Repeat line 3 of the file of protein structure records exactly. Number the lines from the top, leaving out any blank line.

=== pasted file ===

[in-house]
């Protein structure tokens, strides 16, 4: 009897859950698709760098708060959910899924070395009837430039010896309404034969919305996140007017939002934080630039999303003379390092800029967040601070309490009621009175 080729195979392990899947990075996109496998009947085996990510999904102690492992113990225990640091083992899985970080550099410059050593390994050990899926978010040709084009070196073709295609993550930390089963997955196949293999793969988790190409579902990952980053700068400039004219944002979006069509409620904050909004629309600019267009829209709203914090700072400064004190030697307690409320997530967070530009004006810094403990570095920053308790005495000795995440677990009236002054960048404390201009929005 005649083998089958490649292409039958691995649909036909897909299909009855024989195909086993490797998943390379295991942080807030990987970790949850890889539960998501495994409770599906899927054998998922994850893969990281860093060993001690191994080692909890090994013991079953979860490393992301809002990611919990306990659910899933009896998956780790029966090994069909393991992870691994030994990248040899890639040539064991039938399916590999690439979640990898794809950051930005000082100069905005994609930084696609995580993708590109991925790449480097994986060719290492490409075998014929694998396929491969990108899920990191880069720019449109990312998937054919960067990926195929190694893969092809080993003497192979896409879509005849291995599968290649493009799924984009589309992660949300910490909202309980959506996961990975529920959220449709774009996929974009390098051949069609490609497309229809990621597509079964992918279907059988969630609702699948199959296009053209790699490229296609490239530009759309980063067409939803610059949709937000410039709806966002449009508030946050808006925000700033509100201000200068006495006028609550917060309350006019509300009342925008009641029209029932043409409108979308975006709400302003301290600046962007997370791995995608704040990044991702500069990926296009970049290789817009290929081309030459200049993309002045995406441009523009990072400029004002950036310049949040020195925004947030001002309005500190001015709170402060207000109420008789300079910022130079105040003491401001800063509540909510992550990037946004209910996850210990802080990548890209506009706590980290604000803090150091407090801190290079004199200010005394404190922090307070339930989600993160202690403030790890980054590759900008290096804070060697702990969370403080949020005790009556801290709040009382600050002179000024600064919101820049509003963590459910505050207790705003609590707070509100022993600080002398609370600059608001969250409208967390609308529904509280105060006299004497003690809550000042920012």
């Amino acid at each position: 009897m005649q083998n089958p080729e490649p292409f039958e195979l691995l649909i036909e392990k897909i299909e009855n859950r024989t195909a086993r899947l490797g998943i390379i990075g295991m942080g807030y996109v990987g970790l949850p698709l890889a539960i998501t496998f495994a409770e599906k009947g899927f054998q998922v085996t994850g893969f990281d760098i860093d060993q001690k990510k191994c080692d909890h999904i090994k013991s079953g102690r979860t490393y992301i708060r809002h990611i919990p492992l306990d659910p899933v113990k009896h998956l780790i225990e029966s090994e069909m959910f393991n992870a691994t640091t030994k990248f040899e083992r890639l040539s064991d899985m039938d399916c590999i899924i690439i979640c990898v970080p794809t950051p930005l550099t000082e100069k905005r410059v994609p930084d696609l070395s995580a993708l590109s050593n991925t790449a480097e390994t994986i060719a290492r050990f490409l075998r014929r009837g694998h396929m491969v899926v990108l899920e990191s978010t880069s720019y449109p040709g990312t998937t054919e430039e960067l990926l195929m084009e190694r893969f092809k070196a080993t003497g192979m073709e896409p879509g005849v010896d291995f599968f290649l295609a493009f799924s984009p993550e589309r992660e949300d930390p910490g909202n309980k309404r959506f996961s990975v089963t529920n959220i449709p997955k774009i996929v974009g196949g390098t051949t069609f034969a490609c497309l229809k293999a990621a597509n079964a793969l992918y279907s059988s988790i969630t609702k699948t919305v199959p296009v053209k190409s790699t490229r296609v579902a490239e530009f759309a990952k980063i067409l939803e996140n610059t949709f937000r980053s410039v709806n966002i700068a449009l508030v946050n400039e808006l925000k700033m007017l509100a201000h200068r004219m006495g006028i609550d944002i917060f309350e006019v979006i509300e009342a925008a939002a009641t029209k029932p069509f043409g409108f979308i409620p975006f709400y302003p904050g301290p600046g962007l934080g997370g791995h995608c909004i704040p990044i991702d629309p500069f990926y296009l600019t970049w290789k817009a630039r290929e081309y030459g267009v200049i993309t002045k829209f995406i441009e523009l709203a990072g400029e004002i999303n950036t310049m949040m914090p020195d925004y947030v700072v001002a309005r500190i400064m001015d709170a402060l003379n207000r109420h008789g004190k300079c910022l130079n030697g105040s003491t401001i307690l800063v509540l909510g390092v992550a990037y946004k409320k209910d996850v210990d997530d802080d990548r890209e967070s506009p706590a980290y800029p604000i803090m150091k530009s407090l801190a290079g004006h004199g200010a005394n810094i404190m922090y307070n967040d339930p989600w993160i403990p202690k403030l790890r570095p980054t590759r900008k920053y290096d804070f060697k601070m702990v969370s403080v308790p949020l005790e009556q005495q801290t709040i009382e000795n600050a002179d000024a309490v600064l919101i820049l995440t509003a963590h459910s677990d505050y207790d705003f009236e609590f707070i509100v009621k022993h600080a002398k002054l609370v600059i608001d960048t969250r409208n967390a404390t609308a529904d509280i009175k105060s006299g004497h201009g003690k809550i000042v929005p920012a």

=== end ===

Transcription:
């Amino acid at each position: 009897m005649q083998n089958p080729e490649p292409f039958e195979l691995l649909i036909e392990k897909i299909e009855n859950r024989t195909a086993r899947l490797g998943i390379i990075g295991m942080g807030y996109v990987g970790l949850p698709l890889a539960i998501t496998f495994a409770e599906k009947g899927f054998q998922v085996t994850g893969f990281d760098i860093d060993q001690k990510k191994c080692d909890h999904i090994k013991s079953g102690r979860t490393y992301i708060r809002h990611i919990p492992l306990d659910p899933v113990k009896h998956l780790i225990e029966s090994e069909m959910f393991n992870a691994t640091t030994k990248f040899e083992r890639l040539s064991d899985m039938d399916c590999i899924i690439i979640c990898v970080p794809t950051p930005l550099t000082e100069k905005r410059v994609p930084d696609l070395s995580a993708l590109s050593n991925t790449a480097e390994t994986i060719a290492r050990f490409l075998r014929r009837g694998h396929m491969v899926v990108l899920e990191s978010t880069s720019y449109p040709g990312t998937t054919e430039e960067l990926l195929m084009e190694r893969f092809k070196a080993t003497g192979m073709e896409p879509g005849v010896d291995f599968f290649l295609a493009f799924s984009p993550e589309r992660e949300d930390p910490g909202n309980k309404r959506f996961s990975v089963t529920n959220i449709p997955k774009i996929v974009g196949g390098t051949t069609f034969a490609c497309l229809k293999a990621a597509n079964a793969l992918y279907s059988s988790i969630t609702k699948t919305v199959p296009v053209k190409s790699t490229r296609v579902a490239e530009f759309a990952k980063i067409l939803e996140n610059t949709f937000r980053s410039v709806n966002i700068a449009l508030v946050n400039e808006l925000k700033m007017l509100a201000h200068r004219m006495g006028i609550d944002i917060f309350e006019v979006i509300e009342a925008a939002a009641t029209k029932p069509f043409g409108f979308i409620p975006f709400y302003p904050g301290p600046g962007l934080g997370g791995h995608c909004i704040p990044i991702d629309p500069f990926y296009l600019t970049w290789k817009a630039r290929e081309y030459g267009v200049i993309t002045k829209f995406i441009e523009l709203a990072g400029e004002i999303n950036t310049m949040m914090p020195d925004y947030v700072v001002a309005r500190i400064m001015d709170a402060l003379n207000r109420h008789g004190k300079c910022l130079n030697g105040s003491t401001i307690l800063v509540l909510g390092v992550a990037y946004k409320k209910d996850v210990d997530d802080d990548r890209e967070s506009p706590a980290y800029p604000i803090m150091k530009s407090l801190a290079g004006h004199g200010a005394n810094i404190m922090y307070n967040d339930p989600w993160i403990p202690k403030l790890r570095p980054t590759r900008k920053y290096d804070f060697k601070m702990v969370s403080v308790p949020l005790e009556q005495q801290t709040i009382e000795n600050a002179d000024a309490v600064l919101i820049l995440t509003a963590h459910s677990d505050y207790d705003f009236e609590f707070i509100v009621k022993h600080a002398k002054l609370v600059i608001d960048t969250r409208n967390a404390t609308a529904d509280i009175k105060s006299g004497h201009g003690k809550i000042v929005p920012a």